all-things-sustainable-energy crowd, the Compact Fluorescent Lightbulb (CFL)
is largely replacing the older, Edison-era incandescent bulb. The EPA
reports that 2007 sales for Energy Star CFLs nearly doubled from 2006, and
these sales accounted for approximately 20 percent of the U.S. light bulb
market. And according to USA Today, a new energy bill plans to phase out
incandescent bulbs in the next four to 12 years.
11. Stand-Alone Bowling Alleys
Bowling balls. US claims there are still 60 million Americans who bowl at
least once a year, but many are not bowling in stand-alone bowling alleys.
Today most new bowling alleys are part of facilities for all types of
recreation including laser tag, go-karts, bumper cars, video game arcades,
climbing walls and glow miniature golf. Bowling lanes also have been added
to many non-traditional venues such as adult communities, hotels and resorts
and gambling casinos.
10. The Milkman
According to the U.S. Department of Agriculture, in 1950, over half of the
milk delivered was to the home in quart bottles, by 1963, it was about a
third and by 2001, it represented only 0.4% percent. Nowadays most milk is
sold through supermarkets in gallon jugs. The steady decline in home
delivered milk is blamed, of course, on the rise of the supermarket,
better home refrigeration and longer-lasting milk. Although some milkmen
still make the rounds in pockets of the U.S., they are certainly a dying
9. Hand-Written Letters
In 2006, the Radicati Group estimated that, worldwide, 183 billion e-mails
were sent each day. Two million each second. By November of 2007, an
estimated 3.3 billion Earthlings owned cell phones, and 80% of the world's
population had access to cell phone coverage. In 2004, half-a-trillion text
messages were sent, and the number has no doubt increased exponentially
since then. So where amongst this gorge of gabble is there room for the
elegant, polite hand-written letter?
8. Wild Horses
It is estimated that 100 years ago, as many as two million horses were
roaming free within the United States. In 2001, National Geographic News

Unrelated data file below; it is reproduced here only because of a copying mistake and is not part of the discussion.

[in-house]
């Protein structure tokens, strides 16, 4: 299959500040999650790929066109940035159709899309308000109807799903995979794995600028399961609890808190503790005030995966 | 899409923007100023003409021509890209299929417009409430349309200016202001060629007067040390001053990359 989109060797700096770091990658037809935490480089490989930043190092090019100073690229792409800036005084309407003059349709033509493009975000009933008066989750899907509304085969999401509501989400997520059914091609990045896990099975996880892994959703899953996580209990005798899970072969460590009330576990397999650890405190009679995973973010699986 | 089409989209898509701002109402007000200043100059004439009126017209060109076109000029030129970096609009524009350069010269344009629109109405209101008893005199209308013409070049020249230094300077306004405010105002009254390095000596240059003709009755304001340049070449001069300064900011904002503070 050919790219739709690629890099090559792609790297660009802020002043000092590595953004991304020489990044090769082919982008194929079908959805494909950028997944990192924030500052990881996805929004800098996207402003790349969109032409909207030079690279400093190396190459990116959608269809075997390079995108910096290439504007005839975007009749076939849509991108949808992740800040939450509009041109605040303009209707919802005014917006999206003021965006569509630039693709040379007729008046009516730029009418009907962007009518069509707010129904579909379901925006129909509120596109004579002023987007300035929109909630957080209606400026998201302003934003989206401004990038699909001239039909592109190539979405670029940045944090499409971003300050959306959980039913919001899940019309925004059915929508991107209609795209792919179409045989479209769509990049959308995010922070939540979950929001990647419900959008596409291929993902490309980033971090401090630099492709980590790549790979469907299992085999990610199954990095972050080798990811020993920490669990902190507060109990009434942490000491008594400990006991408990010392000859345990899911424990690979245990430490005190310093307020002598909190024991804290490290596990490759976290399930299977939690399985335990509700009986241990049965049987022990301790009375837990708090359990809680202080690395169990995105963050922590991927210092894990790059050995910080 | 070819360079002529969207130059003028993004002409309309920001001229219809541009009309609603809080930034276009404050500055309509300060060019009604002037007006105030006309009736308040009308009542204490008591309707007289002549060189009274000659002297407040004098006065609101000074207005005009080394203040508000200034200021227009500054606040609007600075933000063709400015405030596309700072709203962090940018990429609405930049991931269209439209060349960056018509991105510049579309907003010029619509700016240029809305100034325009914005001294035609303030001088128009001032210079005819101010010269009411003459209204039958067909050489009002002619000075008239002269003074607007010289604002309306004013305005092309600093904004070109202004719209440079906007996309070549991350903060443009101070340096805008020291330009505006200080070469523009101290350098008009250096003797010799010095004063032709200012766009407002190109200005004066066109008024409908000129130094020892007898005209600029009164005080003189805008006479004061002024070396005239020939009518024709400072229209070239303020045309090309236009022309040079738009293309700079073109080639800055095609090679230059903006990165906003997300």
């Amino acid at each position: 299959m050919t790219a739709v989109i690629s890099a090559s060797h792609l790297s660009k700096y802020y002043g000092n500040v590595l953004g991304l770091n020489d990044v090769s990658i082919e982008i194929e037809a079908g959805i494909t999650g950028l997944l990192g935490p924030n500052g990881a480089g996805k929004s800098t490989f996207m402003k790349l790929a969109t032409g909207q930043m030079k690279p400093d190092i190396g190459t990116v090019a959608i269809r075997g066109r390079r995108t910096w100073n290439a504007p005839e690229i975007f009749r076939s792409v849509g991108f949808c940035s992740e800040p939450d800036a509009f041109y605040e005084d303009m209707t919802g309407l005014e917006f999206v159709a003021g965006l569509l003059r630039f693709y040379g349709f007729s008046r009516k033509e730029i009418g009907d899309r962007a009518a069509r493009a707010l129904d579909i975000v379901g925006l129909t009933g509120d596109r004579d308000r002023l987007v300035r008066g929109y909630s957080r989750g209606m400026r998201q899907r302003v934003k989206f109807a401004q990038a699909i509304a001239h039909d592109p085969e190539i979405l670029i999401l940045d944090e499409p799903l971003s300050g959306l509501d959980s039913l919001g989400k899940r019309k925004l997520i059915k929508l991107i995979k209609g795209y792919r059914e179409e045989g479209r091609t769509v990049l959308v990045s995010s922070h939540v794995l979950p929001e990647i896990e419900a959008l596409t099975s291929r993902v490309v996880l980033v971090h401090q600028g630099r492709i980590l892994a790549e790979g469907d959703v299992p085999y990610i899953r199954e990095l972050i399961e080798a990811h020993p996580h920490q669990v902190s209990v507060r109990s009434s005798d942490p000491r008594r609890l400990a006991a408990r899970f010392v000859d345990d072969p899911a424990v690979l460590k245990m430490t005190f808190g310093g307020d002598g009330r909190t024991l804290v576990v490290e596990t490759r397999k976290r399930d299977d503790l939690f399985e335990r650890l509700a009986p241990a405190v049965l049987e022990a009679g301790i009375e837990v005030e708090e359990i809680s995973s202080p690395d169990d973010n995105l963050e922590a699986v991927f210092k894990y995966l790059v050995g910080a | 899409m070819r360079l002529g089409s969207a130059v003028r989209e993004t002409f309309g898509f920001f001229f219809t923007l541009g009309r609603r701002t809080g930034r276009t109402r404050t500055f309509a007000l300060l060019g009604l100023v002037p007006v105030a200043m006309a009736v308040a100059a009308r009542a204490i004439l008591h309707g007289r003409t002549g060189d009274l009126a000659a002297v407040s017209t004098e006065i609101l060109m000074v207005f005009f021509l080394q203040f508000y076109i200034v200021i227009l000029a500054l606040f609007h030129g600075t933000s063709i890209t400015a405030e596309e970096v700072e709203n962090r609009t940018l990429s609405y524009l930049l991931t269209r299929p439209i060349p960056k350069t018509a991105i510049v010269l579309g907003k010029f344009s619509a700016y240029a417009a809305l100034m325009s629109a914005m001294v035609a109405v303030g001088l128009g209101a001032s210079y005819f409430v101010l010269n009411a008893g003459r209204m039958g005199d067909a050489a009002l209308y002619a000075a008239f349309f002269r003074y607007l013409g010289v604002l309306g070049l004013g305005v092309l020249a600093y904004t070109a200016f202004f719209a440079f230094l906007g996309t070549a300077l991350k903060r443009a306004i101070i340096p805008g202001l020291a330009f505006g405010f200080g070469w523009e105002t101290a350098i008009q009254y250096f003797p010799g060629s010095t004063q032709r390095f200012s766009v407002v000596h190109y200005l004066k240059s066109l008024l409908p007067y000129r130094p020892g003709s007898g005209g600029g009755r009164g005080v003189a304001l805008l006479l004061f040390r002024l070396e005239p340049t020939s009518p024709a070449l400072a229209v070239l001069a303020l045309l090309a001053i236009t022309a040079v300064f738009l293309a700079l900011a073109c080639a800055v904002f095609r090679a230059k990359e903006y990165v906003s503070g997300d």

estimated that the wild horse population had decreased to about 50,000 head.
Currently, the National Wild Horse and Burro Advisory board states that
there are 32,000 free roaming horses in ten Western states, with half of
them residing in Nevada. The Bureau of Land Management is seeking to reduce
the total number of free range horses to 27,000, possibly by selective
7. Personal Checks
According to an American Bankers Assoc. report, a net 23% of consumers plan
to decrease their use of checks over the next two years, while a net 14%
plan to increase their use of PIN debit. Bill payment remains the last
stronghold of paper-based payments -- for the time being. Checks continue to
be the most commonly used bill payment method, with 71% of consumers paying
at least one recurring bill per month by writing a check. However, on a
bill-by-bill basis, checks account for only 49% of consumers' recurring bill
payments (down from 72% in 2001 and 60% in 2003).
6. Drive-in Theaters
During the peak in 1958, there were more than 4,000 drive-in theaters in
this country, but in 2007 only 405 drive-ins were still operating. Exactly
zero new drive-ins have been built since 2005. Only one reopened in 2005 and
five reopened in 2006, so there isn't much of a movement toward reviving the
5. Mumps & Measles
Despite what's been in the news lately, the measles and mumps actually,
truly are disappearing from the United States. In 1964, 212,000 cases of
mumps were reported in the U .S. By 1983, this figure had dropped to 3,000,
thanks to a vigorous vaccination program. Prior to the introduction of the
measles vaccine, approximately half a million cases of measles were reported
in the U.S. annually, resulting in 450 deaths. In 2005, only 66 cases were
4. Honey Bees
Perhaps nothing on our list of disappearing America is so dire; plummeting
so enormously; and so necessary to the survival of our food supply as the
honey bee. Very scary. 'Colony Collapse Disorder,' or CCD, has spread
throughout the U.S. and Europe over the past few years, wiping out 50% to
90% of the colonies of many beekeepers -- and along with it, their
3. News Magazines and TV News
While the TV evening newscasts haven't gone anywhere over the last several
decades, their audiences have. In 1984, in a story about the diminishing
returns of the evening news, the New York Times reported that all three
network evening-news programs combined had only 40.9 million viewers. Fast
forward to 2008, and what they have today is half that.
2. Analog TV
According to the Consumer Electronics Association, 85% of homes in the U.S.
get their television programming through cable or satellite providers. For
the remaining 15% -- or 13 million individuals -- who are using rabbit ears
or a large outdoor antenna to get their local stations, change is in the air
If you are one of these people you'll need to get a new TV or a converter
box in order to get the new stations which will only be broadcast in digital
1. The Family Farm
Since the 1930s, the number of family farms has been declining rapidly.
According to the USDA, 5.3 million farms dotted the nation in 1950, but this
number had declined to 2.1 million by the 2003 farm census (data from the
2007 census hasn't yet been published). Ninety-one percent of the U.S. farms
are small family farms.
Change is interesting...but to us "old" folks also somewhat disheartening.